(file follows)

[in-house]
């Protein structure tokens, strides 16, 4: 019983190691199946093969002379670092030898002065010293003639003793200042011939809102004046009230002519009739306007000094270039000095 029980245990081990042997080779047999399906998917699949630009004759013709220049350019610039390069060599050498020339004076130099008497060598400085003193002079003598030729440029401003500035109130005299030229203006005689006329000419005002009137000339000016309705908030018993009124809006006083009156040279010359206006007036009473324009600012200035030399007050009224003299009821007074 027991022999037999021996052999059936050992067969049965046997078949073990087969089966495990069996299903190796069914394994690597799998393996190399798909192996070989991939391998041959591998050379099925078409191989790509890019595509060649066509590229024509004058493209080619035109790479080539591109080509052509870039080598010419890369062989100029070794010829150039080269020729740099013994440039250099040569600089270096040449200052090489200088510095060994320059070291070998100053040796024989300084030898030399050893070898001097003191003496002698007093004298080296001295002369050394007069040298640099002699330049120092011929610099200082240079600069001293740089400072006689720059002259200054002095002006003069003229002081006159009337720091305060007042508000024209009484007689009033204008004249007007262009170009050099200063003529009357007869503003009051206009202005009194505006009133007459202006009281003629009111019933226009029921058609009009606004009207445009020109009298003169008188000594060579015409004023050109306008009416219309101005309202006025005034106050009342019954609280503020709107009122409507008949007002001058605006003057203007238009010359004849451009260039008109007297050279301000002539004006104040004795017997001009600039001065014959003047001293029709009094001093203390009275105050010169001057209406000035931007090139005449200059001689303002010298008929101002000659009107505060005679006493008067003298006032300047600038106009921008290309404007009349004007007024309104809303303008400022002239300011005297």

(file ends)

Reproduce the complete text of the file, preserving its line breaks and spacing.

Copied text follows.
[in-house]
């Protein structure tokens, strides 16, 4: 019983190691199946093969002379670092030898002065010293003639003793200042011939809102004046009230002519009739306007000094270039000095 029980245990081990042997080779047999399906998917699949630009004759013709220049350019610039390069060599050498020339004076130099008497060598400085003193002079003598030729440029401003500035109130005299030229203006005689006329000419005002009137000339000016309705908030018993009124809006006083009156040279010359206006007036009473324009600012200035030399007050009224003299009821007074 027991022999037999021996052999059936050992067969049965046997078949073990087969089966495990069996299903190796069914394994690597799998393996190399798909192996070989991939391998041959591998050379099925078409191989790509890019595509060649066509590229024509004058493209080619035109790479080539591109080509052509870039080598010419890369062989100029070794010829150039080269020729740099013994440039250099040569600089270096040449200052090489200088510095060994320059070291070998100053040796024989300084030898030399050893070898001097003191003496002698007093004298080296001295002369050394007069040298640099002699330049120092011929610099200082240079600069001293740089400072006689720059002259200054002095002006003069003229002081006159009337720091305060007042508000024209009484007689009033204008004249007007262009170009050099200063003529009357007869503003009051206009202005009194505006009133007459202006009281003629009111019933226009029921058609009009606004009207445009020109009298003169008188000594060579015409004023050109306008009416219309101005309202006025005034106050009342019954609280503020709107009122409507008949007002001058605006003057203007238009010359004849451009260039008109007297050279301000002539004006104040004795017997001009600039001065014959003047001293029709009094001093203390009275105050010169001057209406000035931007090139005449200059001689303002010298008929101002000659009107505060005679006493008067003298006032300047600038106009921008290309404007009349004007007024309104809303303008400022002239300011005297």